Scottie Scheffler wins The Masters after holding off stunning Rory McIlroy surge

Scottie Scheffler receives the green jacket from previous champion Hideki Matsuyama  (Getty Images)
Scottie Scheffler receives the green jacket from previous champion Hideki Matsuyama (Getty Images)

It was not until after The Masters was won that Scottie Scheffler looked human after all. It turns out even the world No 1 has a four-putt from time to time, only this one at the 18th at Augusta sealed the green jacket. It was the first instance this week that Scheffler had not looked every part the best player in the game, after four days of emphatically answering those questioning whether his rise to that ranking was too quick to be deserved. His hiccup at the last only went to prove how meticulous his performance had been until that point, as did the fact he had five shots to spare walking up the final fairway.

Victory at Augusta completes a stunning ascent to the top of the game and caps a dominant run for the 25-year-old American. In the space of 56 days Scheffler has won his first professional tournament at the Phoenix Open, reached number one in the world rankings after a further two wins in four starts, and has now claimed the green jacket. He becomes just the third player in 30 years after Tiger Woods and Dustin Johnson to win the Masters as world No 1.

Yet there is still a danger, not for the first time this week, that he will be overshadowed. Scheffler came into the Masters with the talk of the tournament being about Tiger Woods. He ends the week as champion but, through no fault of his own, with considerable buzz and excitement coming from elsewhere. Woods has held the attention of Augusta in his grasp at times on his return, and on Sunday we saw a reminder that Rory McIlroy possesses that same rare power.

If Scheffler’s final round to hold off the challenge of Cameron Smith was impressive due to its control, it was McIlroy who supplied the fireworks with a stunning late surge through the field and the joint-lowest final round in Masters history. His chip-in from the bunker at the 18th to card 64, a score that is one off the course record, will be remembered as one of the greatest shots this tournament has seen. McIlroy finished second after starting the day at +1 and being 13 shots off the pace at one point this week. Again, the question will be why it took until it was too late for him to arrive.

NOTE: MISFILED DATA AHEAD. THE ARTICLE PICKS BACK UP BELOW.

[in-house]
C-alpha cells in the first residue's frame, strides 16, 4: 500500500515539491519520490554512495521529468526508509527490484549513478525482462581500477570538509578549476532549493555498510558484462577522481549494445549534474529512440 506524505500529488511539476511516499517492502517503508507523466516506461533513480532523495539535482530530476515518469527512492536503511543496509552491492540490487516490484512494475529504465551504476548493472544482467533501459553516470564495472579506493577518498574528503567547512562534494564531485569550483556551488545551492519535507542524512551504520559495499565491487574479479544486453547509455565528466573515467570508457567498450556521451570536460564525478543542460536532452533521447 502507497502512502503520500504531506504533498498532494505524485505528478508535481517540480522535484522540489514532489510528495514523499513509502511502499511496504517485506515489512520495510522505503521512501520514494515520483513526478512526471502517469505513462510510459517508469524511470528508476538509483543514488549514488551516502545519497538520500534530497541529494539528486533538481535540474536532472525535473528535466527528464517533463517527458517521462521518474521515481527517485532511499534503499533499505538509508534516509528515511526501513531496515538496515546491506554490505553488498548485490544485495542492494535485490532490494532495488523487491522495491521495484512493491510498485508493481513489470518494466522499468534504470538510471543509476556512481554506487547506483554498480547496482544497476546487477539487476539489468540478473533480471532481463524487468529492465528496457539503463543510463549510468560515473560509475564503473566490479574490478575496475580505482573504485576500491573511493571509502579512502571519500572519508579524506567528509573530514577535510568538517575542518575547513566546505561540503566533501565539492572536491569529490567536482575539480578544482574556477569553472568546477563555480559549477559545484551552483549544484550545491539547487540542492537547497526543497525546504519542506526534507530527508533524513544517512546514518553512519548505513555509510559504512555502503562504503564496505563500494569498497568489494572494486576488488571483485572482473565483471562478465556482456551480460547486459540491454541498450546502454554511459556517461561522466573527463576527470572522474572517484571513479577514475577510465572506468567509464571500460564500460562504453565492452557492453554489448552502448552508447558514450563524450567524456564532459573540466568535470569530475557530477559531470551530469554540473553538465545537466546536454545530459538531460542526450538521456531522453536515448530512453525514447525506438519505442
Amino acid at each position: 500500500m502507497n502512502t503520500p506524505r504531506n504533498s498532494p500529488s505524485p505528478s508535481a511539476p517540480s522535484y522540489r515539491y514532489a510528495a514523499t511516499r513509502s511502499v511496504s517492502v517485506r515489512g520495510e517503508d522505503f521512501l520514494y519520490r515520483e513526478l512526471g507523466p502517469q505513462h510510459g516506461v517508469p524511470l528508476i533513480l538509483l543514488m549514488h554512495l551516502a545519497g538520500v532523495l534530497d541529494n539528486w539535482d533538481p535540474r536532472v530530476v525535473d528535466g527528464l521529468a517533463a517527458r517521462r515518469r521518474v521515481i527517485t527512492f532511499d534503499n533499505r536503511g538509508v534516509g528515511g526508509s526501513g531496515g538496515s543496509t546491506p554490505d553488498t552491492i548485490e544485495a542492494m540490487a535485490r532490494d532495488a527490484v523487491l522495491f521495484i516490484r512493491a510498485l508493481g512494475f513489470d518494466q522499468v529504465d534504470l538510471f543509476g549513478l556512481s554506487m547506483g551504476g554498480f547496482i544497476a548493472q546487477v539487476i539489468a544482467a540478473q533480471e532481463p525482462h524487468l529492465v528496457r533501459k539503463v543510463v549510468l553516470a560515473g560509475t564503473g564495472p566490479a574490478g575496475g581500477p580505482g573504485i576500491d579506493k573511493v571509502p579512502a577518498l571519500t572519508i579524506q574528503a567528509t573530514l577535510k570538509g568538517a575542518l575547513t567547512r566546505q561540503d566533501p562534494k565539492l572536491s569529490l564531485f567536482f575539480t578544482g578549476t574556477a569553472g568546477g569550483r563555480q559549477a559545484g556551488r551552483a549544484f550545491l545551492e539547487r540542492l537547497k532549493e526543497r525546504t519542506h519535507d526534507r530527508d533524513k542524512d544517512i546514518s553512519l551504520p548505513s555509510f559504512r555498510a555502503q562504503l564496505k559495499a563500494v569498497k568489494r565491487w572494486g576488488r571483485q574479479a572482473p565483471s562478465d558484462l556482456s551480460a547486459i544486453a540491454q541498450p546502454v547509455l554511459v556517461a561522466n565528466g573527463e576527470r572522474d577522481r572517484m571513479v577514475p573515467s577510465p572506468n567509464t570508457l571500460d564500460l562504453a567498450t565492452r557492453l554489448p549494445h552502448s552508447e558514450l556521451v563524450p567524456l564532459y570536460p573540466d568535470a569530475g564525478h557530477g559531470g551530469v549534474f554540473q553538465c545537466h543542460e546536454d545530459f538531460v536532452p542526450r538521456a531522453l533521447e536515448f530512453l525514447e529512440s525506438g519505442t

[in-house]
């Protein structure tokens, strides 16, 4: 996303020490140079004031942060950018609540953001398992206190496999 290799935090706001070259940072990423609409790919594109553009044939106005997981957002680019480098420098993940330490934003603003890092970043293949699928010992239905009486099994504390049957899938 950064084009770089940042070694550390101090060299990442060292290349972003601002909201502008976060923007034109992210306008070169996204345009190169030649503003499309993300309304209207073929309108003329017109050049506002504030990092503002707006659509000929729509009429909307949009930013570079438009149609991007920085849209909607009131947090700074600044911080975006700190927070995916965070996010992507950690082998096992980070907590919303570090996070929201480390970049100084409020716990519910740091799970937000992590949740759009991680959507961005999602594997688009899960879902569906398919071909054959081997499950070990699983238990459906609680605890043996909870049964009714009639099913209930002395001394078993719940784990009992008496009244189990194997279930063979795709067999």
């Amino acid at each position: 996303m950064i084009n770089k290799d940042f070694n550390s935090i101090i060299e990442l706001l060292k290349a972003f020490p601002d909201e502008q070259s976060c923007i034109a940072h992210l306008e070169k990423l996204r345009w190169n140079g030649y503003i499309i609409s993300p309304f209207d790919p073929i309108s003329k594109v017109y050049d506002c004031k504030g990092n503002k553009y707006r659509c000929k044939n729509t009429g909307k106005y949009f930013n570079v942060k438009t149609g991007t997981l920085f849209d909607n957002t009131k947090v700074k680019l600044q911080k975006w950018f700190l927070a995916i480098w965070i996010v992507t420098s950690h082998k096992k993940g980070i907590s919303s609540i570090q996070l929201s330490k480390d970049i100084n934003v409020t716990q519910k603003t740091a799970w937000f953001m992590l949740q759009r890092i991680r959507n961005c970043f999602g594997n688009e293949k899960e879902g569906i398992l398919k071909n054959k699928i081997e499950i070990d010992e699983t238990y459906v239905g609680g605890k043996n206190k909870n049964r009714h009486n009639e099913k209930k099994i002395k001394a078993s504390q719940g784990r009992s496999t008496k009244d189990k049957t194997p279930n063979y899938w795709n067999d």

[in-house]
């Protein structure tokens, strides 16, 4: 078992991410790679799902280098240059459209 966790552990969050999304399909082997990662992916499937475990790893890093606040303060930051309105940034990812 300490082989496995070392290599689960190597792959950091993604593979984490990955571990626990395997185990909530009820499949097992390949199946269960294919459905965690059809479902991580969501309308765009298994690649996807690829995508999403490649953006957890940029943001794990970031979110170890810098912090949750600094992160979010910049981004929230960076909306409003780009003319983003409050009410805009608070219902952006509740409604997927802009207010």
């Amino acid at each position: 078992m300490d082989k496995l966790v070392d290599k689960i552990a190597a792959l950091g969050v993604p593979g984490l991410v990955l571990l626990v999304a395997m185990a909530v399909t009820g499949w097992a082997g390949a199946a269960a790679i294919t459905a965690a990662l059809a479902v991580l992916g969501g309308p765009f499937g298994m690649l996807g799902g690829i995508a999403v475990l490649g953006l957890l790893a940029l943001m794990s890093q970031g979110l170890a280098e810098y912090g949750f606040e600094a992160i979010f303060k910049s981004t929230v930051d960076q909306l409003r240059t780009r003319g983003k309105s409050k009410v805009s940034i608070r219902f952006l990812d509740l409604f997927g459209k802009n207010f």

McIlroy’s flourish should not distract from Scheffler’s victory, even if he proved to be the closest competitor to the American. For a while, it looked as if Smith, the winner of the Players Championship, would make it a close fight. Scheffler came into the final round with a three-shot lead over Smith but that was quickly whittled down to just one stroke within the first two holes.

There were nerves and it showed, only for Scheffler to produce his moment of the round. It came at the 3rd hole and the timing could not have been better. Scheffler sent a wayward drive into trees and then missed the green, with his ball tumbling back down the bank guarding the pin. Smith ended up in the same position and his ball was so close to Scheffler’s that he had to mark his ball.

McIlroy’s birdie at the 18th bunker sparked wild scenes (Getty Images)
McIlroy’s birdie at the 18th bunker sparked wild scenes (Getty Images)

It set up a situation where the two leading players faced identical shots, as if a private chipping contest had broken out during the final round of the Masters. Scheffler went first and couldn’t have made a louder statement as he bumped his ball up the bank and saw it roll into the hole for a chip-in birdie. It was a sensational shot, a truly unbelievable moment before McIlroy matched the drama later on, and it rattled Smith. The Australian pitched his shot long of the pin. The par putt missed and a bogey followed. Another came at the next and from being in with a shot of taking the lead it was now at four.

Scheffler extinguishing Smith’s insurgence so soon into the round threatened to turn the final day into a procession. But of course it never goes that way at Augusta and there was something magical happening up ahead, as McIlroy hauled himself back into the red with two early bridies and then didn’t look back. His run, fuelled by putts being drained from 10, 20, 30 feet, chips too, was electric. A sublime approach at the 13th left him a putt for eagle. Of course it dropped.

There are few players in the world as enjoyable to watch when in this form and the most emotional moment of the day was when McIlroy’s bunker shot snaked into the cup. Somehow, Collin Morikawa then produced the same shot and for a moment the fight for the championship was forgotten in the haze left by McIlroy, who had run out of holes but roared in celebration of his finest moment at Augusta by far.

Smith, who rekindled some embers of his challenge with a stunning birdie at the notoriously tough 11th, immediately threw his chances into the flames as he sent his tee shot into the water, as another contender met their end at Amen Corner. From there, and with McIlroy in the clubhouse, Scheffler built on his lead with a further two birdies - enough of a cushion for a final blemish. It was needed, but would be savoured by a humble champion who may have to get used to being the best in the world.